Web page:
What is beauty? And how does beauty manifest itself in new housing developments? These questions have been prominent in planning policy since the Government’s creation of the Building Better, Building Beautiful Commission in 2018.
Published in January 2020, the Commission’s report Living With Beauty led to revisions within in the NPPF which place a new emphasis on aesthetics. ‘Beauty’ is now included in the definition of sustainable development and features throughout the revised policy document.
It was a perceived absence of beauty in new housing that initiated this: a belief that new development is too often driven by utility, convenience and developers’ profit, resulting in mediocre, bland, ubiquitous buildings. The underlying political driver is housing targets - enhanced quality, it is hoped, will encourage local support and thereby lead to enhanced quantity. As the then Communities Secretary said, new developments which meet with community approval are less likely to be resisted.
This premise was supported by polling for the Policy Exchange which found that fewer than one in ten UK residents felt that new homes were built to a high standard of design and 77% felt that cost was too often an excuse for bad design. And yet 63% believed that new homes can be well designed, without greater expense.
The inevitable problem with mandating for ‘beauty’ is in defining it. Nothing is more subjective. Context is everything. Motivation (which could be, for example, an architect’s desire to earn a fee or a NIMBY’s opposition to development) is questionable. It is notable that the term is not defined in the glossary of the revised NPPF, leading to the suggestion that its application may be as flexible as is necessary to deliver on the ultimate goal of increasing housing numbers. This clearly runs the risk of diluting the intent of the policy wording.
Rightly or wrongly, tradition versus innovation lies at the heart of architectural aesthetics. Many traditionalists believe that if new developments were as picturesque and Instagram-able as existing towns and villages, it would be welcomed. Conversely, those who favour innovation believe that an adherence towards the vernacular presents the risk of simply adding twee characteristics to dull boxes. If the Georgians had indulged in pastiche, they argue, we would lack the architecture that some are so keen to imitate. Proponents of innovation are quick to point out that no fewer than 92% of the residents of the most modern UK town, Milton Keynes, state that they love living there. The town is already host to 27 Conservation Areas!
We fully support the Government’s ‘commitment to enhance the place of design and beauty in the planning system’, on the proviso that it ensures that, ‘innovations in design are encouraged and recognised by decision makers - not unduly stifled. The subjective nature of beauty needs to be recognised’ - beauty is more than imitation.
Our experience, however, is that craftsmanship, material use and imagination define good architecture, yet both terms are absent from the Commission’s report. This suggests a reluctance to sacrifice economic efficiency for quality.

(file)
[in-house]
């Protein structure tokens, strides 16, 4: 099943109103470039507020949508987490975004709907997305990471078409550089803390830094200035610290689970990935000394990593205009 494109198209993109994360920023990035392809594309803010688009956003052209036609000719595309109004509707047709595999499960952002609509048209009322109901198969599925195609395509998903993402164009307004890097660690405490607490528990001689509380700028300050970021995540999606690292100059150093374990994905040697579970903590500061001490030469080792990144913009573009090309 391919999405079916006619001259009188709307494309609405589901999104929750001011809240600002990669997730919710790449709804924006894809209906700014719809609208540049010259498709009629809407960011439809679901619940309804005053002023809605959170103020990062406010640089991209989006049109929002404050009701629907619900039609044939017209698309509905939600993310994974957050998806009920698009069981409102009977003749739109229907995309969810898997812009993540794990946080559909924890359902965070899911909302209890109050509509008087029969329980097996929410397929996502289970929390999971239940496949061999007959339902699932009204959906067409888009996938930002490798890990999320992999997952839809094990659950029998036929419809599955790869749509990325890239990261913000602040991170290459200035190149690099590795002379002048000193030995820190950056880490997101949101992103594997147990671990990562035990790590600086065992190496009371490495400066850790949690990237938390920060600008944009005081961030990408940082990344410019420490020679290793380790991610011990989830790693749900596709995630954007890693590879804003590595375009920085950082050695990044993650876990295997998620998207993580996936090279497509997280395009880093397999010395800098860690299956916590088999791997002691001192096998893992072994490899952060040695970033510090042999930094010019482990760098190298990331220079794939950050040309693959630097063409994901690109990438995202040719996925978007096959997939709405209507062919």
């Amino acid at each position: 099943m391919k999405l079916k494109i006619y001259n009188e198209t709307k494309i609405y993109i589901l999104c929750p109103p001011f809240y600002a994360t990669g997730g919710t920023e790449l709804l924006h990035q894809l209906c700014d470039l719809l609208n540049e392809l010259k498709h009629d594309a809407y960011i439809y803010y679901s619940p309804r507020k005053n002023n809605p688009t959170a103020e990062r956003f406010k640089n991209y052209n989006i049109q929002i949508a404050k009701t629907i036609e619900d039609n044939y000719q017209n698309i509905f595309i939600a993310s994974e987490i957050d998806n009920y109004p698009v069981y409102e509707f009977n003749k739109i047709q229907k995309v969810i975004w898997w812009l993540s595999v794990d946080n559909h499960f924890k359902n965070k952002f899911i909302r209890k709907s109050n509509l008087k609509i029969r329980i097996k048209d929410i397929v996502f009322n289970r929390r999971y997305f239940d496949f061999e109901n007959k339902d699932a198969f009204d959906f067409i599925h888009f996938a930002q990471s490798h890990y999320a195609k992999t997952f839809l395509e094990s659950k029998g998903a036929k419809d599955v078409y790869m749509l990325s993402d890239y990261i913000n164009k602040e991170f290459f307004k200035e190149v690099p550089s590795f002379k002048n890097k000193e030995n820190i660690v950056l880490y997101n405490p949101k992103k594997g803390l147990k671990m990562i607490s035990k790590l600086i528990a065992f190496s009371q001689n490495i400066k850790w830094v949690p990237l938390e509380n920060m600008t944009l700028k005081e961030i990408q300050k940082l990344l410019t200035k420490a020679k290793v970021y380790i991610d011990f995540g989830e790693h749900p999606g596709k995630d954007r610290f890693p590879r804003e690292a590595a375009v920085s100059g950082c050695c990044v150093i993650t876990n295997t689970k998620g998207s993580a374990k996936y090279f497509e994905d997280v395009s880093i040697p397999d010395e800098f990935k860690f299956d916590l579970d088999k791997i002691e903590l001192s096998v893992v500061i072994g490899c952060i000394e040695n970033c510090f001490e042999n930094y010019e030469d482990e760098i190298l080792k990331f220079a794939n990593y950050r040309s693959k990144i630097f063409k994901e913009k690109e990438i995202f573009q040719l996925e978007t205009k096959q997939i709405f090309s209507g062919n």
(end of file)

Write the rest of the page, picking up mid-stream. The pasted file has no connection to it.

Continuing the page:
We strongly advocate the necessity for good design in new communities – for a host of reasons which extend far beyond enhanced likelihood of planning consent. But ‘beauty’ (described by the Oxford English Dictionary as ‘a combination of qualities, such as shape, colour, or form, that pleases the aesthetic senses, especially the sight’) is too narrow a concept for the role that good design can play.
A beautiful development is one which prioritises the natural environment, sustainable lifestyles, harmonious communities, accessibility and diversity. We work with the local vernacular because of its sustainable credentials and durability: not because we believe in imitation or pastiche, but because selecting the best from the past and complementing it with the best innovations results is the essence of good design and design evolution. Beauty is frequently present in innovation: there is as much beauty in our proposed Passivhaus scheme at Hill Rise as in the homes constructed of local materials ever present in the local vernacular.
Knight Frank’s 2020 report Cost and Value, published in response to Living With Beauty and in anticipation of the changes to the NPPF profiled new communities which were developed with quality as an explicit aim, of which Park View is one.
The case study praises Blenheim Estate Homes’ ‘design standards of the highest quality’ which, ‘complement and enhance the centuries-old legacy of the Blenheim Palace World Heritage Site’. Legacy is the focus of Knight Frank’s appraisal, specifically the ‘genuine vested interest in the strength of both the local community and the local economy,’ including affordable housing provision, local employment schemes and the early use of Design Codes to preserve quality on many levels. Our Principles of Legacy are relayed in full as a pro forma for future development.
Knight Frank’s depiction of Park View and its focus on legacy demonstrates that beauty is not skin-deep and the Building Better, Building Beautiful Commission reaffirms this, stating that ‘legacy will define beauty long term’. As John Keats stated in Endymion, "a thing of beauty is a joy for ever…it will never pass into nothingness". Our aspiration has been, and continues to be, to build the conservation areas of the future: developments whose beauty will endure not solely because of the materials used but because of the strength of the community and its desire to conserve the quality that exists on many levels. However, we believe that the agenda has moved on: beauty is still of fundamental importance and this needs now to be overlaid with the impact of the need to address climate change and that impact on design.